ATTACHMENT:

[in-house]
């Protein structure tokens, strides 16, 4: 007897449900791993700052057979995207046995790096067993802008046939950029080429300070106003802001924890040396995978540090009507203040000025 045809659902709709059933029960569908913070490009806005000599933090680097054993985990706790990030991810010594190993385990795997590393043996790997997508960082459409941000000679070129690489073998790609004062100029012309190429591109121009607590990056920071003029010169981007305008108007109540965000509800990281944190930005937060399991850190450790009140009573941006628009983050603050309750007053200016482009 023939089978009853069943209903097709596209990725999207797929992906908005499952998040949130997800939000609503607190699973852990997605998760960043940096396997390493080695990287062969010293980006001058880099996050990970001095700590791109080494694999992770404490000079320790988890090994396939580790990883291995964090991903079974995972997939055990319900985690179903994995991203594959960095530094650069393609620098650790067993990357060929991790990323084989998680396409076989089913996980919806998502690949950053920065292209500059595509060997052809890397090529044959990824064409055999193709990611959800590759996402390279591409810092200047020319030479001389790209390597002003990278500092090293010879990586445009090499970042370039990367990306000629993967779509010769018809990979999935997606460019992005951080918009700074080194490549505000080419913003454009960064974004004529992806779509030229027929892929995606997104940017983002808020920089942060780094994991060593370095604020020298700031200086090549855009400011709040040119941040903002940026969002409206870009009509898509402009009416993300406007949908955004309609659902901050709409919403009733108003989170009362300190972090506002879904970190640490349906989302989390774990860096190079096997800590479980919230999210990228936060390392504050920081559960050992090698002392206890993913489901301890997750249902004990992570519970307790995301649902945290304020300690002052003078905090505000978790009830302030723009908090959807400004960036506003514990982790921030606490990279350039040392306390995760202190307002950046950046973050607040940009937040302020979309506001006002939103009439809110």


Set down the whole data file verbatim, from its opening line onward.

[in-house]
């Protein structure tokens, strides 16, 4: 007897449900791993700052057979995207046995790096067993802008046939950029080429300070106003802001924890040396995978540090009507203040000025 045809659902709709059933029960569908913070490009806005000599933090680097054993985990706790990030991810010594190993385990795997590393043996790997997508960082459409941000000679070129690489073998790609004062100029012309190429591109121009607590990056920071003029010169981007305008108007109540965000509800990281944190930005937060399991850190450790009140009573941006628009983050603050309750007053200016482009 023939089978009853069943209903097709596209990725999207797929992906908005499952998040949130997800939000609503607190699973852990997605998760960043940096396997390493080695990287062969010293980006001058880099996050990970001095700590791109080494694999992770404490000079320790988890090994396939580790990883291995964090991903079974995972997939055990319900985690179903994995991203594959960095530094650069393609620098650790067993990357060929991790990323084989998680396409076989089913996980919806998502690949950053920065292209500059595509060997052809890397090529044959990824064409055999193709990611959800590759996402390279591409810092200047020319030479001389790209390597002003990278500092090293010879990586445009090499970042370039990367990306000629993967779509010769018809990979999935997606460019992005951080918009700074080194490549505000080419913003454009960064974004004529992806779509030229027929892929995606997104940017983002808020920089942060780094994991060593370095604020020298700031200086090549855009400011709040040119941040903002940026969002409206870009009509898509402009009416993300406007949908955004309609659902901050709409919403009733108003989170009362300190972090506002879904970190640490349906989302989390774990860096190079096997800590479980919230999210990228936060390392504050920081559960050992090698002392206890993913489901301890997750249902004990992570519970307790995301649902945290304020300690002052003078905090505000978790009830302030723009908090959807400004960036506003514990982790921030606490990279350039040392306390995760202190307002950046950046973050607040940009937040302020979309506001006002939103009439809110």